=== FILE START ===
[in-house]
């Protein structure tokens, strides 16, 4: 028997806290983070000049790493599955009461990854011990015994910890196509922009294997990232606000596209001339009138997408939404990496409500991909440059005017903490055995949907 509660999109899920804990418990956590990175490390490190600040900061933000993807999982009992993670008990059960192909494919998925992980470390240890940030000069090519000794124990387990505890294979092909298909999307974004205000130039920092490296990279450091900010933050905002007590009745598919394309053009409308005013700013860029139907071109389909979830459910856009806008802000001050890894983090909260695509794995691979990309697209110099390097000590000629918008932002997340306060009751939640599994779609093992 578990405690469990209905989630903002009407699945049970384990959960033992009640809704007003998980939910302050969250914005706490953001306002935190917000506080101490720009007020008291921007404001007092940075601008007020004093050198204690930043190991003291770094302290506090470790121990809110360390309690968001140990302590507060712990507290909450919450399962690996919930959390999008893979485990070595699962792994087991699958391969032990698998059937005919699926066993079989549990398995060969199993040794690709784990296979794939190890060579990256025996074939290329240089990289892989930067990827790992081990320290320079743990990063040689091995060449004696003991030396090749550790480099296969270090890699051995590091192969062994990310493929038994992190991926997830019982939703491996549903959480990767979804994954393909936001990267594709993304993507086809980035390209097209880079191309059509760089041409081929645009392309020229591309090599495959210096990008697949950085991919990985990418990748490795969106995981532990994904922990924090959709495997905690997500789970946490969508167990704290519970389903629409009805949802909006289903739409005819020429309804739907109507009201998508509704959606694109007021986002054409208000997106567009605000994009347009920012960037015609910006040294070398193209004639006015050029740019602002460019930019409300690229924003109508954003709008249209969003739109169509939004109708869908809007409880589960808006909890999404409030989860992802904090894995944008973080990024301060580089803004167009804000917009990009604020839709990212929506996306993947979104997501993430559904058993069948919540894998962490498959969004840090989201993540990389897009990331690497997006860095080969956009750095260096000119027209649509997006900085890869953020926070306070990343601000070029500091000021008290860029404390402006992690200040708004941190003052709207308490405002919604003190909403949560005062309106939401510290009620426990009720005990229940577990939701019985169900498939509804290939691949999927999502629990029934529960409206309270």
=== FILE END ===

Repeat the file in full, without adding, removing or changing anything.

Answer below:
[in-house]
């Protein structure tokens, strides 16, 4: 028997806290983070000049790493599955009461990854011990015994910890196509922009294997990232606000596209001339009138997408939404990496409500991909440059005017903490055995949907 509660999109899920804990418990956590990175490390490190600040900061933000993807999982009992993670008990059960192909494919998925992980470390240890940030000069090519000794124990387990505890294979092909298909999307974004205000130039920092490296990279450091900010933050905002007590009745598919394309053009409308005013700013860029139907071109389909979830459910856009806008802000001050890894983090909260695509794995691979990309697209110099390097000590000629918008932002997340306060009751939640599994779609093992 578990405690469990209905989630903002009407699945049970384990959960033992009640809704007003998980939910302050969250914005706490953001306002935190917000506080101490720009007020008291921007404001007092940075601008007020004093050198204690930043190991003291770094302290506090470790121990809110360390309690968001140990302590507060712990507290909450919450399962690996919930959390999008893979485990070595699962792994087991699958391969032990698998059937005919699926066993079989549990398995060969199993040794690709784990296979794939190890060579990256025996074939290329240089990289892989930067990827790992081990320290320079743990990063040689091995060449004696003991030396090749550790480099296969270090890699051995590091192969062994990310493929038994992190991926997830019982939703491996549903959480990767979804994954393909936001990267594709993304993507086809980035390209097209880079191309059509760089041409081929645009392309020229591309090599495959210096990008697949950085991919990985990418990748490795969106995981532990994904922990924090959709495997905690997500789970946490969508167990704290519970389903629409009805949802909006289903739409005819020429309804739907109507009201998508509704959606694109007021986002054409208000997106567009605000994009347009920012960037015609910006040294070398193209004639006015050029740019602002460019930019409300690229924003109508954003709008249209969003739109169509939004109708869908809007409880589960808006909890999404409030989860992802904090894995944008973080990024301060580089803004167009804000917009990009604020839709990212929506996306993947979104997501993430559904058993069948919540894998962490498959969004840090989201993540990389897009990331690497997006860095080969956009750095260096000119027209649509997006900085890869953020926070306070990343601000070029500091000021008290860029404390402006992690200040708004941190003052709207308490405002919604003190909403949560005062309106939401510290009620426990009720005990229940577990939701019985169900498939509804290939691949999927999502629990029934529960409206309270």